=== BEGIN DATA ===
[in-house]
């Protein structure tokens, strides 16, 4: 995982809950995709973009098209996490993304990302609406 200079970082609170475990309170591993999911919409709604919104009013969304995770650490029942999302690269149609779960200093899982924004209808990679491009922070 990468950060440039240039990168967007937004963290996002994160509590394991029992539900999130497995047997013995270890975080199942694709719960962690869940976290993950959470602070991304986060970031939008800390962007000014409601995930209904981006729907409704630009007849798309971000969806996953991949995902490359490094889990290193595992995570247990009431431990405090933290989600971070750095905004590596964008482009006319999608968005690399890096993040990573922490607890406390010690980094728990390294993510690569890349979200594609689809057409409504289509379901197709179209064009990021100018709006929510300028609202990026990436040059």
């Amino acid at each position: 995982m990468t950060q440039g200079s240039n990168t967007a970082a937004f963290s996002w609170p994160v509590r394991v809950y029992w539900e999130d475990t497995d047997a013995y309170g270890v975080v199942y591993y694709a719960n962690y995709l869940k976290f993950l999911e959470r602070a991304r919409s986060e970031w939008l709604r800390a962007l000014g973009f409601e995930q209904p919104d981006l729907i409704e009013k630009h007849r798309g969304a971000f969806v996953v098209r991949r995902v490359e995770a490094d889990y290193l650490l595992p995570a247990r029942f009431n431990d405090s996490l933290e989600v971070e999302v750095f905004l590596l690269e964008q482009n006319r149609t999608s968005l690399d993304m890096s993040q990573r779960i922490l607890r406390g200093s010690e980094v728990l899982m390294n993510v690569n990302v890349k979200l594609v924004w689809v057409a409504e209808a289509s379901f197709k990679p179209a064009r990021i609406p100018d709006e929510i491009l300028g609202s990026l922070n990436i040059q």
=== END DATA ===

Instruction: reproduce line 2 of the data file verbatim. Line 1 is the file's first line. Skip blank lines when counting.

């Protein structure tokens, strides 16, 4: 995982809950995709973009098209996490993304990302609406 200079970082609170475990309170591993999911919409709604919104009013969304995770650490029942999302690269149609779960200093899982924004209808990679491009922070 990468950060440039240039990168967007937004963290996002994160509590394991029992539900999130497995047997013995270890975080199942694709719960962690869940976290993950959470602070991304986060970031939008800390962007000014409601995930209904981006729907409704630009007849798309971000969806996953991949995902490359490094889990290193595992995570247990009431431990405090933290989600971070750095905004590596964008482009006319999608968005690399890096993040990573922490607890406390010690980094728990390294993510690569890349979200594609689809057409409504289509379901197709179209064009990021100018709006929510300028609202990026990436040059």